A coastal storm in October caused significant scarping of the dune on Lewes Beach. RON MACARTHUR PHOTO

MA - Lewes hires coastal consultant Tony Pratt to analyze beach erosion

The City of Lewes has hired former Department of Natural Resources and Environmental Control Shoreline and Waterway Management Administrator Tony Pratt to analyze and advocate on behalf of the city regarding chronic beach erosion issues.

Pratt says the erosion problems can be traced back to the 1930s, when the U.S. Army Corps of Engineers created Roosevelt Inlet by dredging through the barrier island and creating two jetties. This action disrupted the natural flow of sand west to east along Lewes Beach.

By the 1950s, the beach near Roosevelt Inlet was so badly eroded that houses were on the edge of the bay and in danger of collapse. In response, the Army Corps and Highway Commission pumped a large quantity of sand onto the beach.

“Thus began a decades-old cycle of sand loss, replenishment, followed by sand loss,” Pratt said in his proposal.

In addition to the Roosevelt Inlet jetty on the west end, Lewes Beach is bound on the east side by the Cape May-Lewes Ferry breakwater. As a result, Lewes Beach has three defined zones.

Due to the jetties at Roosevelt Inlet, the western end of the beach is losing sand that is moving eastward. That sand is being stopped at the ferry breakwater, resulting in beach growth of about 11 feet per year in front of the Pilot Point community. The middle section of Lewes Beach remains relatively stable, with occasional dune growth followed by erosion.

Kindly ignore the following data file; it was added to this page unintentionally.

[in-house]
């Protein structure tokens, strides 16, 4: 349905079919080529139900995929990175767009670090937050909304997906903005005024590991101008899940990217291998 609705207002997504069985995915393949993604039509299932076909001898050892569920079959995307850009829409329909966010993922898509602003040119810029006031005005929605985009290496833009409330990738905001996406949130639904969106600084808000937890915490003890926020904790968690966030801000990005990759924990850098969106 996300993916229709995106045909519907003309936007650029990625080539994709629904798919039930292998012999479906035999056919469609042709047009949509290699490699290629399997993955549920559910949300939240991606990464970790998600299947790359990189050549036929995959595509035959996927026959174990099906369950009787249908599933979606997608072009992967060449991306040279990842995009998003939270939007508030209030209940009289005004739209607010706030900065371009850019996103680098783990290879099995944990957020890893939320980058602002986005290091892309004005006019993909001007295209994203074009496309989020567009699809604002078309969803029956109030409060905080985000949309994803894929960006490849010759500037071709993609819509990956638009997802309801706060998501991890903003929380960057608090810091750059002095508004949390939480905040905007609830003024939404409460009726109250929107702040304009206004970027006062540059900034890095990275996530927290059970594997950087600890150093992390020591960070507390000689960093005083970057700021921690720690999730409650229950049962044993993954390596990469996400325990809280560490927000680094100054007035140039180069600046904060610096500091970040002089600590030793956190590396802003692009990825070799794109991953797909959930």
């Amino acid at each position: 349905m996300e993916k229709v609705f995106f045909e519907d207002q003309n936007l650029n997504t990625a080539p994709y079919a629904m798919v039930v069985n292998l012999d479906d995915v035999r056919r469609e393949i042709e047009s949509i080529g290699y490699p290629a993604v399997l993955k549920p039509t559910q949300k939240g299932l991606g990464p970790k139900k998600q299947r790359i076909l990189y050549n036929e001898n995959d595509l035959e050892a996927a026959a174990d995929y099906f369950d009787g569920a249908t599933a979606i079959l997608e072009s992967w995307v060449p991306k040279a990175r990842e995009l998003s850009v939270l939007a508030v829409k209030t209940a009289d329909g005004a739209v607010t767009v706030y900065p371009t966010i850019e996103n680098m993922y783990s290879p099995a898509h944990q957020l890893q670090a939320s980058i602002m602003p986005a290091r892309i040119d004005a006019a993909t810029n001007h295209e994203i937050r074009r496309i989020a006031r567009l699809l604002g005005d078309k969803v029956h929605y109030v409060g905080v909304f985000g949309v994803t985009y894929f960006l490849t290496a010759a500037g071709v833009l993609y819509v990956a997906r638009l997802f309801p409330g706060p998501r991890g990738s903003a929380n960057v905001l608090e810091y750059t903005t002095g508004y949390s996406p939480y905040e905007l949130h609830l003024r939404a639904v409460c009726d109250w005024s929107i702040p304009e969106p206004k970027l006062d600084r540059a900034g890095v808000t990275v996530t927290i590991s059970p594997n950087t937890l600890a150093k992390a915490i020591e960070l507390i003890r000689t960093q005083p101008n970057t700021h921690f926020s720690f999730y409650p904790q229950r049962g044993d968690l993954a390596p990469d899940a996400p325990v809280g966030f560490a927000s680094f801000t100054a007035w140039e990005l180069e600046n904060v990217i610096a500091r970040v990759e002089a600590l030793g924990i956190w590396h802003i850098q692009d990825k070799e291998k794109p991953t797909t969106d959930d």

The Army Corps was originally authorized to nourish the entire beach from Roosevelt Inlet to the ferry breakwater, but at some point it was limited to the 1,400 feet immediately east of the Roosevelt Inlet jetty.

Pratt says the sheet steel jetty that was in place at the inlet prior to 2004 was so porous that waves driven by strong northwesterly winds carried sand immediately east of the jetty farther east, making the area in front of the Lewes Yacht Club a feeder beach.

When the more robust existing rock jetty was installed, he said, the feeder area of the beach moved farther east.

Pratt is offering to provide his knowledge and personal connections to assist in remedying the erosion problems and reduced storm protection along Lewes Beach.

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